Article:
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For London prime housing buyers, a penny saved is a penny earned
AFTER three years of price falls, there are signs that housing values in prime central London may be bottoming out, according to the latest quarterly Savills prime London index.
Values in the UK capital's most expensive central locations slipped a marginal 0.9 per cent in the final quarter of 2017, while annual price falls totalled 4 per cent, in line with Savill's expectations.
The consultancy's research view is that prime central London is ahead of the curve in adjusting to current market conditions.
Values are on average 15.9 per cent below their 2014 peak ahead of the first significant stamp duty increase at the time.
(The 2014 stamp duty increase was the first of a series of increases that affected higher-value transactions, where the previous method of flat rates of stamp duty at different price points was changed to a progressive system with much higher tax rates for the proportion of a property's value above certain price points. For example, the portion of the value of a home purchase above £1.5 million, or S$2.8 million, became liable to a 12-per-cent rate.)
But the rate of price decline has slowed, and values are now finding their support level, even if no growth is expected for the next two years.
In contrast, the more domestic outer prime London markets have not seen values fall to the same extent as the higher-value central locations over the past few years.
Further small falls are expected this year, with lower expectations for five-year house price growth.
What happens next?
What buyers and sellers want to know, of course, is what happens next.
Forecasting home prices is never completely straightforward, and the current backdrop of political and economic uncertainty in the UK only increase the challenges.
Getting it right presupposes that we are making the right economic assumptions, can predict policy direction, and have the ability to anticipate the fickle nature of buyer sentiment.
Suffice to say that we at Savills base our forecasts on a wide range of indicators, including knowledge of previous housing market cycles.
What we think is in store for the UK capital's prime residential markets is that, having seen double-digit falls since the stamp duty increases of late 2014, home prices in London's prime central locations are beginning to find a support level, but uncertainty over the impact of Brexit points to two further years of no growth.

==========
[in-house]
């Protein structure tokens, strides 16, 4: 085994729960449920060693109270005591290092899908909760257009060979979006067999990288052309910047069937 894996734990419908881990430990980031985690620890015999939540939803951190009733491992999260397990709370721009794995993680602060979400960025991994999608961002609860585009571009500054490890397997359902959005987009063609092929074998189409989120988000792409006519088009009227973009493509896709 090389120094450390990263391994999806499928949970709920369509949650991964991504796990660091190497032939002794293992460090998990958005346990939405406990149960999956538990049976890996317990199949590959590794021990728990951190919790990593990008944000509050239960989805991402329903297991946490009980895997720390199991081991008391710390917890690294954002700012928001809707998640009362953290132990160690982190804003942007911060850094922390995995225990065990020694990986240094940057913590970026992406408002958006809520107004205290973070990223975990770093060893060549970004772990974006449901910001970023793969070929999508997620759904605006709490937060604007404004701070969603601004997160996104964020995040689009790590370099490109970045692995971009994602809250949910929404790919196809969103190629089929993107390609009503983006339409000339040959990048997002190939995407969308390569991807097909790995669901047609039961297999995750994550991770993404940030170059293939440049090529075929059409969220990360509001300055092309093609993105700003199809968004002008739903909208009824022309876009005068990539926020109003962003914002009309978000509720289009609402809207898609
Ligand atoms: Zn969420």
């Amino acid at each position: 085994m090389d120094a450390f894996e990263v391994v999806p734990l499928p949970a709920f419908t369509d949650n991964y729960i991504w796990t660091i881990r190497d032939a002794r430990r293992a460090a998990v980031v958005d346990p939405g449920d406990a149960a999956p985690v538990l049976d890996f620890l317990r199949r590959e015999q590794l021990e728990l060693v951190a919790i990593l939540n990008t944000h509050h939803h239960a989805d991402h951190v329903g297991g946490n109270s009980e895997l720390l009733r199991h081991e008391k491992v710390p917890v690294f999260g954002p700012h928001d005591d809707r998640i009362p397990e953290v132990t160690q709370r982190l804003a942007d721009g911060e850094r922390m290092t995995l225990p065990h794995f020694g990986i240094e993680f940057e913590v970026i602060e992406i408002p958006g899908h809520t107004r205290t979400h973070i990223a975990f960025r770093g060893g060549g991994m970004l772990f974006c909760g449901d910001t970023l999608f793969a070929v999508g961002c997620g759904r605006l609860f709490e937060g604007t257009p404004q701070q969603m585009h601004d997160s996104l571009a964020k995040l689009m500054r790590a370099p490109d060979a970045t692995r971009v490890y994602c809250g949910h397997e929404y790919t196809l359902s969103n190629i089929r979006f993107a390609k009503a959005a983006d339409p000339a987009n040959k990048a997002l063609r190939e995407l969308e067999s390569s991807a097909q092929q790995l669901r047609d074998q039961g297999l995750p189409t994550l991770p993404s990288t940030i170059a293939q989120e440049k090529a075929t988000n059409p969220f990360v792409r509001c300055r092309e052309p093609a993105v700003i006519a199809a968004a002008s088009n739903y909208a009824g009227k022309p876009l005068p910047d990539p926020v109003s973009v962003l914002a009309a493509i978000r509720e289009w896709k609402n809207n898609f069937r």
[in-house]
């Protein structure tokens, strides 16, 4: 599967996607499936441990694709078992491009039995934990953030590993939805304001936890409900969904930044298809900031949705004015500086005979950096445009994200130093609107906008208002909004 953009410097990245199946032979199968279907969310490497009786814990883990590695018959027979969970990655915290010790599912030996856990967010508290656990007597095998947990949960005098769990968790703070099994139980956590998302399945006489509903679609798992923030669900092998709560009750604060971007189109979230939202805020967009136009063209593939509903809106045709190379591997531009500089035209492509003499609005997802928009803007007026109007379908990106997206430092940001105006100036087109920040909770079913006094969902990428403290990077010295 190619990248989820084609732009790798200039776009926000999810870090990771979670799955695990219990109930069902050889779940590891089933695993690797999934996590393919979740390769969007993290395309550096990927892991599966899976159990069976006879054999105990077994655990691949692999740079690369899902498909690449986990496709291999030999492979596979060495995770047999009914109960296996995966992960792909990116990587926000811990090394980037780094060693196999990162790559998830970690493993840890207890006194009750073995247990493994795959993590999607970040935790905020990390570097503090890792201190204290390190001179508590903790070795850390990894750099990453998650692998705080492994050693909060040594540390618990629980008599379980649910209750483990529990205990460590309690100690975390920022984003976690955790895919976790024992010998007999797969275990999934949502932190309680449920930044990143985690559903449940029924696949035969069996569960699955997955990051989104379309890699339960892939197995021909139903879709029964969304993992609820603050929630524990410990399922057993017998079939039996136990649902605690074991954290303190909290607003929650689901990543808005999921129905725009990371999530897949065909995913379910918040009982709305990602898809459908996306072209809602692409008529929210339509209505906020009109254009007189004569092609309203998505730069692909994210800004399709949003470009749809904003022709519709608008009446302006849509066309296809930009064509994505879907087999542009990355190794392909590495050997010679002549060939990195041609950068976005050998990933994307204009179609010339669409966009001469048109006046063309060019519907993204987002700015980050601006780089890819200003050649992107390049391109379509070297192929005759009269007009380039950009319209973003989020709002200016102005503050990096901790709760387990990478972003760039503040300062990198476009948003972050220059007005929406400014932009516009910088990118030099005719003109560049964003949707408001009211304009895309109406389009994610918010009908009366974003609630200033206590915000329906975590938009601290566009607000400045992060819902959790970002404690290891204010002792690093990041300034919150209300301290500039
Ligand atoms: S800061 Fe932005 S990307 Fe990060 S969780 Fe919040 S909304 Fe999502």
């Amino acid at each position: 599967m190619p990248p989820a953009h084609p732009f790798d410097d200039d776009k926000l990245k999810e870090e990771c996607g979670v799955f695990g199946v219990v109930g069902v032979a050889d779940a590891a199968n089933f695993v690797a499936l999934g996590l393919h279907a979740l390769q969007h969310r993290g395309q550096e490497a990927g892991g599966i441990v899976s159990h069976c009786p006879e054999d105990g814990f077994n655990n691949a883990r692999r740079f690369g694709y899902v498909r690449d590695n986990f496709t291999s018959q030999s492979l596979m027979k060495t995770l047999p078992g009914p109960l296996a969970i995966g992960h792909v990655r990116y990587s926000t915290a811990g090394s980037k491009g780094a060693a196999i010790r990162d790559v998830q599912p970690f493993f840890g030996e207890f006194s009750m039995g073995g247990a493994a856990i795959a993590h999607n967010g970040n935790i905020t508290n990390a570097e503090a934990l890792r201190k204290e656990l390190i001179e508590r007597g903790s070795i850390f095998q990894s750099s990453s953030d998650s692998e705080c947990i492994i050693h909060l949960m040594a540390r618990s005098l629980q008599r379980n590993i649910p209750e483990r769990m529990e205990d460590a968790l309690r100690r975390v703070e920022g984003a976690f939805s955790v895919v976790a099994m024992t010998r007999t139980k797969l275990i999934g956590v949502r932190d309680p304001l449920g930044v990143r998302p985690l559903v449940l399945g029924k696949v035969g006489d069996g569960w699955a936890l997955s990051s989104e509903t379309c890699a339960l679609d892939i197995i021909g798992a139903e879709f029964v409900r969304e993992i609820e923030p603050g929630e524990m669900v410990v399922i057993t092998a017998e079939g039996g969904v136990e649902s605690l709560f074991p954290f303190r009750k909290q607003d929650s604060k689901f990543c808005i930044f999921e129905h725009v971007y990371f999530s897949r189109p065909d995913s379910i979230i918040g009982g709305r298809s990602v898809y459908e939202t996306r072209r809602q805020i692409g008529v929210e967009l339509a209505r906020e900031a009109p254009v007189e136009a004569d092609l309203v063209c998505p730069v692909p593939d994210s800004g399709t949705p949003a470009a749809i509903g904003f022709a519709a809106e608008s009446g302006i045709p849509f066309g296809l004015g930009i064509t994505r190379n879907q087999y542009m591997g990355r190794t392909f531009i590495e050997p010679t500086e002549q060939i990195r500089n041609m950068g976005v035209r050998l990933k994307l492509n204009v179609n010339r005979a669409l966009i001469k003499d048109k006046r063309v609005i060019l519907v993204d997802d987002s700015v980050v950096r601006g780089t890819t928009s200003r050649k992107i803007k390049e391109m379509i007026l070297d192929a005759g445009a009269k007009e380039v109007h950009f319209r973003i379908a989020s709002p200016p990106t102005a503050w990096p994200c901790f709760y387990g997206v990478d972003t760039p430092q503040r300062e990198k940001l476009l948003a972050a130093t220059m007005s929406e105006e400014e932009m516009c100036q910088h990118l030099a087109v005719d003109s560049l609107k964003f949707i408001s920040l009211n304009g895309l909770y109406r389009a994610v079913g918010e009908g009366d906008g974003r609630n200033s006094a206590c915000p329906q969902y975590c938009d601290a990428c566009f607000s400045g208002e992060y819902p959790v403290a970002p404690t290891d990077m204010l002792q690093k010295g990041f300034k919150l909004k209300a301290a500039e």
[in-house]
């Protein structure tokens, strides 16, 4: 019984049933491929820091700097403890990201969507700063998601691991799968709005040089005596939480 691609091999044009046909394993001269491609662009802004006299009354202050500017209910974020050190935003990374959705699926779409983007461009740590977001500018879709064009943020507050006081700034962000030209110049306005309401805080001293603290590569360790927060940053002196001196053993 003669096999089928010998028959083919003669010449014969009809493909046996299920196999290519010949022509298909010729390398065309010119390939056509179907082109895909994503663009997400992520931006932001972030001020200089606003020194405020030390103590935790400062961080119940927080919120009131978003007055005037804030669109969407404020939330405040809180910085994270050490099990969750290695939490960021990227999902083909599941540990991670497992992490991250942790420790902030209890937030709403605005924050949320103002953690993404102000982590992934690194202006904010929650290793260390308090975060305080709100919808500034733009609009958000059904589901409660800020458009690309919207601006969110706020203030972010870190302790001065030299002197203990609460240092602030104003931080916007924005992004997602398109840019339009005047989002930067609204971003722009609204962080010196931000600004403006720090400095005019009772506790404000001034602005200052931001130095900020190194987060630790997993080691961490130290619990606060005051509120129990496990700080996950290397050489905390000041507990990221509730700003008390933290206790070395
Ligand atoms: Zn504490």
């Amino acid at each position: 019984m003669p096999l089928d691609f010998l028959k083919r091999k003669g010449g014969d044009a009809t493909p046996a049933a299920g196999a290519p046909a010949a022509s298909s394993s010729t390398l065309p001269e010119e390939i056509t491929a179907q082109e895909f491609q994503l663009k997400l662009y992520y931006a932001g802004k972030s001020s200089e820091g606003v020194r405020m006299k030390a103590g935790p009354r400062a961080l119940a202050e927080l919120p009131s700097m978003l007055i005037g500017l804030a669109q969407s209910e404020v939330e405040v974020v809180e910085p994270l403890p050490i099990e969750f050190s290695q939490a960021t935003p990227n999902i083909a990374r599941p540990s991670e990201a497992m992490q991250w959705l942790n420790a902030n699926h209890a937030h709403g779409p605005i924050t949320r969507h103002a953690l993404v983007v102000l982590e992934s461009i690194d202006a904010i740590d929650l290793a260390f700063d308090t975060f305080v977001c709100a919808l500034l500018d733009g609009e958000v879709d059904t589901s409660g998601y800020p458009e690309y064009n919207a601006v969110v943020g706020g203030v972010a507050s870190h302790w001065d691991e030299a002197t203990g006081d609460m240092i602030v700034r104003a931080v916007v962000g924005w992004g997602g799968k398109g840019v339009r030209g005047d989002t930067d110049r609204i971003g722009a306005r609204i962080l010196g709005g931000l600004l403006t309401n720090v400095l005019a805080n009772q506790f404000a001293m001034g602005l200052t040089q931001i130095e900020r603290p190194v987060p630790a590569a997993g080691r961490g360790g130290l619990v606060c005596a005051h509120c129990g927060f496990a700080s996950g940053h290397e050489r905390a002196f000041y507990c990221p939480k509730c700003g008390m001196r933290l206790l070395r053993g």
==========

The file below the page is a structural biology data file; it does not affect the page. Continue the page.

Thereafter, when uncertainty clears and central London's prime residential real estate again represents identifiably good value, prices will bounce.
By the end of 2022, we expect values across the city's most-established core prime central zones to have risen by a fifth, or 20.3 per cent.
While this may look ambitious in the current climate, it represents a departure - likely permanent - from the historic trend, which saw an average annual price growth of 5.7 per cent above the rate of inflation between 1979 and 2014.
During that period, London was transformed from a purely domestic market in the pre-Thatcher years to one of the world's leading global cities.
This rocket-fuelled promotion phase cannot be repeated, but London can - and we believe it will - retain its position among an elite group of world cities for its low-risk status.
The wider prime London market, beyond prime central London, is more dependent on domestic buyers employed in the financial and business services sector.
For these domestic buyers, mortgage affordability is a greater concern and this looks set to constrain price growth. Our forecasts for outer prime London are therefore for small falls of 2 per cent this year, with five-year growth expected to total 10.2 per cent, below the 20.3 per cent forecast for prime central London.
We think the risks surrounding London's position as a global commercial centre have been overplayed. Whatever the challenge from other cities, London will almost certainly remain a key global financial centre and develop as one of several European hubs for the growing tech sector.
Its prime markets will therefore benefit from new domestic wealth generation as well as wealth from international buyers.
- The writer is Savills head of UK residential research